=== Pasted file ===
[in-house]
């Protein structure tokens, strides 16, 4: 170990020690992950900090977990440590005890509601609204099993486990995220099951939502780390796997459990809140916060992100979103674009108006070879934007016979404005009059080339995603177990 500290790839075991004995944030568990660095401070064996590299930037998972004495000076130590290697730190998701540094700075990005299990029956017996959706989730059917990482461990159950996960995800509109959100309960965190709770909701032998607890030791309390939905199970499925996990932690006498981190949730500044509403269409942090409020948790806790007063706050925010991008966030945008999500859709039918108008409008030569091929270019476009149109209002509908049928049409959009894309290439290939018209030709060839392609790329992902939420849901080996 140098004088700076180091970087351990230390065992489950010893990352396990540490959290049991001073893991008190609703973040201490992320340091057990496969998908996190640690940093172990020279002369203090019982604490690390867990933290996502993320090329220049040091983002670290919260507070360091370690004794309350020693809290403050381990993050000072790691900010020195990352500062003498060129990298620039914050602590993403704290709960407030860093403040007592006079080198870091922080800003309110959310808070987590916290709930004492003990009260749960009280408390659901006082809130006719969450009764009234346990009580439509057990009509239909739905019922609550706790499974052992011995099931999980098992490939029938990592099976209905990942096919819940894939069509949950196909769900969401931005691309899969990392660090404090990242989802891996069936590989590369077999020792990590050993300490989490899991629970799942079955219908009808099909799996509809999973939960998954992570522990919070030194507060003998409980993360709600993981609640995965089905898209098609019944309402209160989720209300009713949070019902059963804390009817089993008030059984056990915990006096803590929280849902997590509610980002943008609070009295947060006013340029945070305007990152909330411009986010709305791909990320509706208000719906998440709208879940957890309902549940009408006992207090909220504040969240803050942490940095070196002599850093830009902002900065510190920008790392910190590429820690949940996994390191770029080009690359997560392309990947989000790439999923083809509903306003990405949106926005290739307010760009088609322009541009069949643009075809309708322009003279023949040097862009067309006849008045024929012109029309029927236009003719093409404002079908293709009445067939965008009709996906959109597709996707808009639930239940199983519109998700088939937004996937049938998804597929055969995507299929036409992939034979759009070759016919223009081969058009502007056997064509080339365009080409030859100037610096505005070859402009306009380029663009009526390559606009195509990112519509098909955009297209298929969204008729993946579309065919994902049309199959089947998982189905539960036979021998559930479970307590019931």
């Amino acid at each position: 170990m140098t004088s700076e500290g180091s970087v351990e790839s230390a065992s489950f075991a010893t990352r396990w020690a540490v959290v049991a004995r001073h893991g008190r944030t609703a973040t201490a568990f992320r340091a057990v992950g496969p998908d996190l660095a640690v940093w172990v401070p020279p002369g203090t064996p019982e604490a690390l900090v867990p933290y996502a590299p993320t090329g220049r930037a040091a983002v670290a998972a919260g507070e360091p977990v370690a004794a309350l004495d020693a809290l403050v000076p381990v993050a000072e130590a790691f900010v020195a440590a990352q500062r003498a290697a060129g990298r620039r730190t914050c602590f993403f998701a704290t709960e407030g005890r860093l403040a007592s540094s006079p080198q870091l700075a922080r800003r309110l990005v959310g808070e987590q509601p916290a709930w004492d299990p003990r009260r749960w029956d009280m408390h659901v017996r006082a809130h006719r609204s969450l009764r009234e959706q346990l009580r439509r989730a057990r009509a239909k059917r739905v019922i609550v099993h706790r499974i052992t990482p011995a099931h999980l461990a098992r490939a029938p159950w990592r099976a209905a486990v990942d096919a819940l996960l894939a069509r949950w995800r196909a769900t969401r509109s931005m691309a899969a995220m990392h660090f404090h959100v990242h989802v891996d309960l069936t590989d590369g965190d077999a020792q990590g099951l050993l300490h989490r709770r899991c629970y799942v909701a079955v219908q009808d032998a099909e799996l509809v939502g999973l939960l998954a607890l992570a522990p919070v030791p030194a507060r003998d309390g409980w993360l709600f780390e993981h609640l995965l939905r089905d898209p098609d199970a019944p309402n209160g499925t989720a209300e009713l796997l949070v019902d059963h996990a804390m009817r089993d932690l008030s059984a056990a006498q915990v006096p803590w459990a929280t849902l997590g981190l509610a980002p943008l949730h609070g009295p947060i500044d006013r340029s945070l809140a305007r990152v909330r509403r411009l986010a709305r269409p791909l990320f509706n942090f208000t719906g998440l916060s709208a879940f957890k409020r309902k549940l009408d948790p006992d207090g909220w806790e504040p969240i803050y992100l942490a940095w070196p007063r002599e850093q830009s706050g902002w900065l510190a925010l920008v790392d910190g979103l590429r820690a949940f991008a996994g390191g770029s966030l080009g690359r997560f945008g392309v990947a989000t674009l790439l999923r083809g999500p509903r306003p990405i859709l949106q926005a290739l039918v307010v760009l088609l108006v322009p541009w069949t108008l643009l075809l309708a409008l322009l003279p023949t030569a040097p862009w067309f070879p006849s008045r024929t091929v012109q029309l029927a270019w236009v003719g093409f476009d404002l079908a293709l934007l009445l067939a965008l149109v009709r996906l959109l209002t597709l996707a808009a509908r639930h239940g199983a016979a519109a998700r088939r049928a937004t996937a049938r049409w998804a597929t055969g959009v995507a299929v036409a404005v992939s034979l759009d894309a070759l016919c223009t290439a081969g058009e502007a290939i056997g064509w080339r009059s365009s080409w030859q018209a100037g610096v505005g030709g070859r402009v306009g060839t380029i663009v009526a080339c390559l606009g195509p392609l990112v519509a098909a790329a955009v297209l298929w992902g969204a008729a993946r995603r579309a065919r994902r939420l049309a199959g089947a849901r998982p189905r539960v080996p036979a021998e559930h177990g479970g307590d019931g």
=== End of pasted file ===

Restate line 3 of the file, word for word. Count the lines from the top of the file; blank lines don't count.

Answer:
């Amino acid at each position: 170990m140098t004088s700076e500290g180091s970087v351990e790839s230390a065992s489950f075991a010893t990352r396990w020690a540490v959290v049991a004995r001073h893991g008190r944030t609703a973040t201490a568990f992320r340091a057990v992950g496969p998908d996190l660095a640690v940093w172990v401070p020279p002369g203090t064996p019982e604490a690390l900090v867990p933290y996502a590299p993320t090329g220049r930037a040091a983002v670290a998972a919260g507070e360091p977990v370690a004794a309350l004495d020693a809290l403050v000076p381990v993050a000072e130590a790691f900010v020195a440590a990352q500062r003498a290697a060129g990298r620039r730190t914050c602590f993403f998701a704290t709960e407030g005890r860093l403040a007592s540094s006079p080198q870091l700075a922080r800003r309110l990005v959310g808070e987590q509601p916290a709930w004492d299990p003990r009260r749960w029956d009280m408390h659901v017996r006082a809130h006719r609204s969450l009764r009234e959706q346990l009580r439509r989730a057990r009509a239909k059917r739905v019922i609550v099993h706790r499974i052992t990482p011995a099931h999980l461990a098992r490939a029938p159950w990592r099976a209905a486990v990942d096919a819940l996960l894939a069509r949950w995800r196909a769900t969401r509109s931005m691309a899969a995220m990392h660090f404090h959100v990242h989802v891996d309960l069936t590989d590369g965190d077999a020792q990590g099951l050993l300490h989490r709770r899991c629970y799942v909701a079955v219908q009808d032998a099909e799996l509809v939502g999973l939960l998954a607890l992570a522990p919070v030791p030194a507060r003998d309390g409980w993360l709600f780390e993981h609640l995965l939905r089905d898209p098609d199970a019944p309402n209160g499925t989720a209300e009713l796997l949070v019902d059963h996990a804390m009817r089993d932690l008030s059984a056990a006498q915990v006096p803590w459990a929280t849902l997590g981190l509610a980002p943008l949730h609070g009295p947060i500044d006013r340029s945070l809140a305007r990152v909330r509403r411009l986010a709305r269409p791909l990320f509706n942090f208000t719906g998440l916060s709208a879940f957890k409020r309902k549940l009408d948790p006992d207090g909220w806790e504040p969240i803050y992100l942490a940095w070196p007063r002599e850093q830009s706050g902002w900065l510190a925010l920008v790392d910190g979103l590429r820690a949940f991008a996994g390191g770029s966030l080009g690359r997560f945008g392309v990947a989000t674009l790439l999923r083809g999500p509903r306003p990405i859709l949106q926005a290739l039918v307010v760009l088609l108006v322009p541009w069949t108008l643009l075809l309708a409008l322009l003279p023949t030569a040097p862009w067309f070879p006849s008045r024929t091929v012109q029309l029927a270019w236009v003719g093409f476009d404002l079908a293709l934007l009445l067939a965008l149109v009709r996906l959109l209002t597709l996707a808009a509908r639930h239940g199983a016979a519109a998700r088939r049928a937004t996937a049938r049409w998804a597929t055969g959009v995507a299929v036409a404005v992939s034979l759009d894309a070759l016919c223009t290439a081969g058009e502007a290939i056997g064509w080339r009059s365009s080409w030859q018209a100037g610096v505005g030709g070859r402009v306009g060839t380029i663009v009526a080339c390559l606009g195509p392609l990112v519509a098909a790329a955009v297209l298929w992902g969204a008729a993946r995603r579309a065919r994902r939420l049309a199959g089947a849901r998982p189905r539960v080996p036979a021998e559930h177990g479970g307590d019931g």